The Argus at KellyGang 18/12/1878
THE MANSFIELD MURDERERS
The mysterious letter which the Kellys exhibited at the Faithfull Creek Station has arrived in Melbourne. It was addressed to Mr Donald Cameron MLA. Mr Cameron, it will be remembered, put a question in the Assembly to the Chief Secretary as to whether inquiries hid been made as to the cause of the outbreak and very much to his surprise he has been honoured with the out- laws confidence. The circumstance proves that the, men are readers of the papers and are aware of what takes place in Parliament. The letter was delivered by post at Parliament-house, and was received by Mr Cameron in the afternoon. Never thinking that it was a communication from the out-laws, he allowed it to lie unattended to for some time, and, on eventually opening it he tore up the envelope. On seeing what the contents were, he gathered up the fragments of the envelope, and found that it bore the Glenrowan postmark of December 14. He declines to give the document to the press until he has first consulted the Chief Secretary and police authorities. It may, however, be stated that the letter is evidently composed with the object of obtaining public sympathy, and it appears to be perfectly genuine. It is written by a clever illiterate person in red ink, covers some 22 pages, and is signed " Edward Kelly, a forced outlaw." The place from which it was written is not stated. The fact that it is written in red ink is evidence of its authenticity, inasmuch as Kelly left a bottle of red ink behind at Mr Younghusband's station. The envelope, too corresponds to the one stamped by Mrs Fltzgerald, being square and having two postage stamps. Kelly relates his whole history from boyhood up to the Enroa outrage. He charges members of the police force with having wronged his relatives, and with being the cause of his crimes. These charges have been repeated more than once, but as they are such as are often made by criminals, they would require corroboration before they could receive the slightest consideration. The letter concludes with certain fiendish threats, which Kelly says he will carry out if justice is not done to his mother.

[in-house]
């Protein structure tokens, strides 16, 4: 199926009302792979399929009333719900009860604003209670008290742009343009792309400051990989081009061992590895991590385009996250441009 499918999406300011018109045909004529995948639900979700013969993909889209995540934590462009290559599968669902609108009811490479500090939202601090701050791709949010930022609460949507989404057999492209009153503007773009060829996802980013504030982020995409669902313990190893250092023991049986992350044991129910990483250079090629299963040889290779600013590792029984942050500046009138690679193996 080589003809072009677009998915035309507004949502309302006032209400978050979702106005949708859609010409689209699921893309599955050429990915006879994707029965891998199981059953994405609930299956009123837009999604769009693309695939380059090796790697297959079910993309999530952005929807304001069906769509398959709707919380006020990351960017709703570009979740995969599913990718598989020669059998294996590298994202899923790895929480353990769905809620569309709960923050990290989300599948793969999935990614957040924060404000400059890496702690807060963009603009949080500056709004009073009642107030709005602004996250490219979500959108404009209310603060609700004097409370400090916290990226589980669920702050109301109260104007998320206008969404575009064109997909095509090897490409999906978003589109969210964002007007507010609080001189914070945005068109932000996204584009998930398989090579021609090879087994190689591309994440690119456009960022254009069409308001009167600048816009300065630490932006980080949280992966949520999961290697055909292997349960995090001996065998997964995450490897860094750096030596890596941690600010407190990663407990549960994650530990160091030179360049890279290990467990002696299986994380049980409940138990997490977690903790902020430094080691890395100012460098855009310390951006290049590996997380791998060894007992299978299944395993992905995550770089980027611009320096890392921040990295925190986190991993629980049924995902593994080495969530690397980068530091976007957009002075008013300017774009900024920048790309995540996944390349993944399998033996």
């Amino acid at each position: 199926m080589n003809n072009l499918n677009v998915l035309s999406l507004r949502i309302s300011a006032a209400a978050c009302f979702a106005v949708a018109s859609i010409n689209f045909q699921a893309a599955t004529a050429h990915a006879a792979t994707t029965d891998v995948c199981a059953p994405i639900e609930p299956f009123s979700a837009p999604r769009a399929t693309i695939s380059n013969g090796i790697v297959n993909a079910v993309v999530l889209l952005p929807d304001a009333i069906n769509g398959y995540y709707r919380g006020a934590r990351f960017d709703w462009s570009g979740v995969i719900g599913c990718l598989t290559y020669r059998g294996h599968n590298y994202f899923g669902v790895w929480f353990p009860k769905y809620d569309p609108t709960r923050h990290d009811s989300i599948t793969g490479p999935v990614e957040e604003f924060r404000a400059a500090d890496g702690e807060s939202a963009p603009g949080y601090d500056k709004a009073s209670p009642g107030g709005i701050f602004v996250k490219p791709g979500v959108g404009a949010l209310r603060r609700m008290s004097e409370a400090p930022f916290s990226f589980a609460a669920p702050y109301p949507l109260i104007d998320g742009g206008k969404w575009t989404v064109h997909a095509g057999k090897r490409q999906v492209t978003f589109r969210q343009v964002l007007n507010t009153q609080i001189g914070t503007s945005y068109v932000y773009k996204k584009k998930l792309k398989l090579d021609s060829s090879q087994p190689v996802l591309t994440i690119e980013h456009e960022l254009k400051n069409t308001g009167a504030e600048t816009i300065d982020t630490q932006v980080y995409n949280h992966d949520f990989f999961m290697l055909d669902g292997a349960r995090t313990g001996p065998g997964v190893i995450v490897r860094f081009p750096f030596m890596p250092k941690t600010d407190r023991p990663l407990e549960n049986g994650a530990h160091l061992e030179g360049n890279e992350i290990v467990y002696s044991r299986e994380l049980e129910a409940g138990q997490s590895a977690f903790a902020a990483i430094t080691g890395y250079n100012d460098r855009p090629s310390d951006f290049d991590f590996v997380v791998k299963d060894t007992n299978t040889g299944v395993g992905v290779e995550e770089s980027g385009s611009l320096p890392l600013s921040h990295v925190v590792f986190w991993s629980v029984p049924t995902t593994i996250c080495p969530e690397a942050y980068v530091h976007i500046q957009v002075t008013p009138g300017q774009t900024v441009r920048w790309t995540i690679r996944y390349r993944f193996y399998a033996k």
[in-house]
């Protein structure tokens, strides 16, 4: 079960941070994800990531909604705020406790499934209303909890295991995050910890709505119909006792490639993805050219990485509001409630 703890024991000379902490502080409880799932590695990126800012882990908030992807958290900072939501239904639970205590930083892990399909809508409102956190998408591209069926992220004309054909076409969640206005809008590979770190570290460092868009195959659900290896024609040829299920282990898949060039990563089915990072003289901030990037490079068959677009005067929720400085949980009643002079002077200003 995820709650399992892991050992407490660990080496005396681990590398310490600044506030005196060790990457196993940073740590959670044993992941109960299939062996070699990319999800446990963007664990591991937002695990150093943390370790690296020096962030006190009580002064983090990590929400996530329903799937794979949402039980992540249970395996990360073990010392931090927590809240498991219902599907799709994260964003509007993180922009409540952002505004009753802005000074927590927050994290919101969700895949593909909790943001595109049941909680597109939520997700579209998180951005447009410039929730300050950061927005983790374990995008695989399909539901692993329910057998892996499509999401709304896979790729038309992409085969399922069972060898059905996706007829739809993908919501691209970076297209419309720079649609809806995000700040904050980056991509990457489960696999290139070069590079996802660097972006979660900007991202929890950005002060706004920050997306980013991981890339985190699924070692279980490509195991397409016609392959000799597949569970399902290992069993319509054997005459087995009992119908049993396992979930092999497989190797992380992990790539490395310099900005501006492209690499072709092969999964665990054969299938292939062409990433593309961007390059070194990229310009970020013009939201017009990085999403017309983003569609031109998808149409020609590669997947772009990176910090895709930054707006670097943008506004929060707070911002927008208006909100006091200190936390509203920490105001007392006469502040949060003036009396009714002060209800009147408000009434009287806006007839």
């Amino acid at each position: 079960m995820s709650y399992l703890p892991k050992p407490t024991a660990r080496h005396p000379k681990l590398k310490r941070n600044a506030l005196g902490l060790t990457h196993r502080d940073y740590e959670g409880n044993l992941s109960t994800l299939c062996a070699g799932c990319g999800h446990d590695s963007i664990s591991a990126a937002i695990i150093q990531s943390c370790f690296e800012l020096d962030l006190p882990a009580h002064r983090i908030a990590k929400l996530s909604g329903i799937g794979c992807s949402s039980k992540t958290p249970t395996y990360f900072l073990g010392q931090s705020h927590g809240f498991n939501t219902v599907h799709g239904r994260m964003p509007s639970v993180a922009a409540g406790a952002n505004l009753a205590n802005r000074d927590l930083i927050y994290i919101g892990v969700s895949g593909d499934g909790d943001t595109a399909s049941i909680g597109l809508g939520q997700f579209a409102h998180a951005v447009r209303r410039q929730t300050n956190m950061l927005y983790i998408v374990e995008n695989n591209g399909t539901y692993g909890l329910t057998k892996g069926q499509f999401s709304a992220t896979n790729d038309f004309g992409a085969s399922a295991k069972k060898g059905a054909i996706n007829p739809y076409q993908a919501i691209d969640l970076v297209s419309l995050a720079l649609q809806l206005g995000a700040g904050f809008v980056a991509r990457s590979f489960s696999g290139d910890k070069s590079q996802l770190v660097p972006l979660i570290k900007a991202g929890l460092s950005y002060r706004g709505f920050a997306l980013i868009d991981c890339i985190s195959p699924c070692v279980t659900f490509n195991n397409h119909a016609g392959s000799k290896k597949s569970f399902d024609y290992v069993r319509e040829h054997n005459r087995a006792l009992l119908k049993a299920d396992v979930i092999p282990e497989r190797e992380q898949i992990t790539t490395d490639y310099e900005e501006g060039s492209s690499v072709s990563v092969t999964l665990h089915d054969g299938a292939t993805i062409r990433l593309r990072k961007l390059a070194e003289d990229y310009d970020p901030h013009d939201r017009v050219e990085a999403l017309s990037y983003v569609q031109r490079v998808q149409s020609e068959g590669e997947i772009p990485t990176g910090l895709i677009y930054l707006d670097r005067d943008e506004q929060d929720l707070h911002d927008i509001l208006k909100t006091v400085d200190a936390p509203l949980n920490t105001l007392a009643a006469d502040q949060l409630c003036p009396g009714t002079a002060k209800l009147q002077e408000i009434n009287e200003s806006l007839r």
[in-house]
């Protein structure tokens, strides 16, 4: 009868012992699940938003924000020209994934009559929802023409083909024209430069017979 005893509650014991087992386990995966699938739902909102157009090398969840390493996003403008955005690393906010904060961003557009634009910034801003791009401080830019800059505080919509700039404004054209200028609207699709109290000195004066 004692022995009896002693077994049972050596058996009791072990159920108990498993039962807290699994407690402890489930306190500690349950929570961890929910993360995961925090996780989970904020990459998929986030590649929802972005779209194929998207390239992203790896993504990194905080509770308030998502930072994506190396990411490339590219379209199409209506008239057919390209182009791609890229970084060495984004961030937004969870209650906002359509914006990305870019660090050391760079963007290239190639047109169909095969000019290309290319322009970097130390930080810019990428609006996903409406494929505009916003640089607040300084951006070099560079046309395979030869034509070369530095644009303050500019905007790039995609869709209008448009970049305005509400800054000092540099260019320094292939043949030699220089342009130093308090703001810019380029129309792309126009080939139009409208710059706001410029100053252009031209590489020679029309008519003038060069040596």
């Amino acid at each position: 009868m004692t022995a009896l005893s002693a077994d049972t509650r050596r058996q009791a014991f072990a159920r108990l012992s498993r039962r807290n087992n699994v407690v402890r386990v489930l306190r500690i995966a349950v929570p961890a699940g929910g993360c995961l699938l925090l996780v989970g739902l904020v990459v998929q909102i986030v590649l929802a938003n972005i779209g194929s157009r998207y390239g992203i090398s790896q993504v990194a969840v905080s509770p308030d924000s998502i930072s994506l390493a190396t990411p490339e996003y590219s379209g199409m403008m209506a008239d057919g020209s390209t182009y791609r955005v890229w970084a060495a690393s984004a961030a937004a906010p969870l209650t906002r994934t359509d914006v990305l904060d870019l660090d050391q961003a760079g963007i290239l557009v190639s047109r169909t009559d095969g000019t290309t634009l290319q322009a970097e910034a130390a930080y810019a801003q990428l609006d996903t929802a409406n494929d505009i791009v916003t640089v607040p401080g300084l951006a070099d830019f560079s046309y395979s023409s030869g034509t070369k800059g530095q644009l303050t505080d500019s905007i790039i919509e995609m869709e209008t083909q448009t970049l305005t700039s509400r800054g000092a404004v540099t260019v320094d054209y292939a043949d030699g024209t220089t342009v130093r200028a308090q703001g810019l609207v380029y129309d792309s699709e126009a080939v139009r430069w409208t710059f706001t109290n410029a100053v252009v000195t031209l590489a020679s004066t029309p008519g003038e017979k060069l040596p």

Mr Cameron, whilst very judiciously suppressing the letter until he can consult with the Chief Secretary on the question of whether it should be published or not, will notify the nature of the threats to the authorities concerned, so that by precautions being taken their execution may be prevented. Just before closing his lengthy epistle Kelly say a that he had some thing more to write, but that he would be unable to do so unless he "robbed" for more paper.
Captain Standish, the chief commissioner of police, was yesterday gazetted a justice of the peace for all the bailiwicks, in order that he might have more power for suppressing the active sympathisers of the murderers. With retard to the case of the man Lynch, who was arrested at Mansfield for writing a threatening letter to Mr Monk, in the names of the Kellys, the law officers of the Crown have taken steps to have his trial held in Melbourne so that the witnesses may be beyond the reach of intimidation.
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